In the November 1956 Army magazine Lt. Col Robert Rigg portrayed a soldier of the “Futurarmy” of the 1970s. This soldier would swarm with his comrades to the battlefield in atomic aircraft, see the enemy clearly at night and in all weather conditions, wear light plastic bulletproof armor (with special pockets to store cigarettes), be informed by thousands of deployed sensors, and have supplies transported by a fleet of robots. He was obviously way off the mark for the time frame he targeted, but much of what he envisioned can still be found in predictions of future soldier capabilities.
I recently had the opportunity to attend another event in the Army’s Unified Quest series — the Army’s wargaming and experimentation program. This one focused on the human performance requirements for the soldier of the future. Chief of Staff Gen. Mark Milley instructed the attendees to look at a high-intensity conflict against a peer adversary in an urban environment in the period from 2035-2050. The assembled group of experts included military officers, civilian academics, medical experts, ethicists, researchers, and even an itinerant historian. I was very impressed with their wide range of expertise and the dedication they exhibited trying to determine the required attributes for future warfare.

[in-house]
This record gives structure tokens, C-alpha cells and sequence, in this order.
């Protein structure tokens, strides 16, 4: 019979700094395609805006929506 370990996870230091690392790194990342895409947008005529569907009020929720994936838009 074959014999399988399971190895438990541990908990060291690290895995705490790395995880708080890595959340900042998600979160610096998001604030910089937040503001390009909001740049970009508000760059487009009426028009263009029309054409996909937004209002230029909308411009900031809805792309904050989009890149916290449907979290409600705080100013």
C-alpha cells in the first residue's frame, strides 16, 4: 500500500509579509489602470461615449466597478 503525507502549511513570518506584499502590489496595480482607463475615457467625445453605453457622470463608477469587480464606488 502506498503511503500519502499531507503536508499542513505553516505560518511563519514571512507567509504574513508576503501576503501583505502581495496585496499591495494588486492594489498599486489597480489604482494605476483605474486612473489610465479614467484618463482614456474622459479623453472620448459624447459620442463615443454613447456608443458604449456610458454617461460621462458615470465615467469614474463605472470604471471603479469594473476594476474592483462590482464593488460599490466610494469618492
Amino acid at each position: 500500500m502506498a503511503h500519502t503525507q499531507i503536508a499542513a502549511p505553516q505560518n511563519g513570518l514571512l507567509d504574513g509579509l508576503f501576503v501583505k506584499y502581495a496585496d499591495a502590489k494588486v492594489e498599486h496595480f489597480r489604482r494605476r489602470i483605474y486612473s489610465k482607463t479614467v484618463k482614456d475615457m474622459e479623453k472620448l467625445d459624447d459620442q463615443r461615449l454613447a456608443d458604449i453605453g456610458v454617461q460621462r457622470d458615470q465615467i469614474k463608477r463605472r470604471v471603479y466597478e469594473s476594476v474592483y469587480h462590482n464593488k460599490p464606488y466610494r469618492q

The organizers of the gathering, the Army Capabilities Integration Center’s (ARCIC) Human Dimension Division, allowed me to muse about the implications of past experience in what is characterized as a new “multi-domain battlefield.” Peer opponents will be able to periodically deny access to the various domains — land, sea, air, cyber, space — and we will have to synchronize efforts to exploit windows of opportunity in each one. As revealed in charts published by the Dupuy Institute, as warfare has become more lethal, soldiers have become more and more dispersed. Whereas about 5,000 occupied a square kilometer during the Napoleonic Wars, only 25 did during the 1973 Yom Kippur War. With increased lethality comes more danger and fear, while dispersion lessens a force’s ability to manage that stress. As I thought about these challenges, two classic books immediately came to my mind with much to reveal about the continuities of combat even on a future battlefield.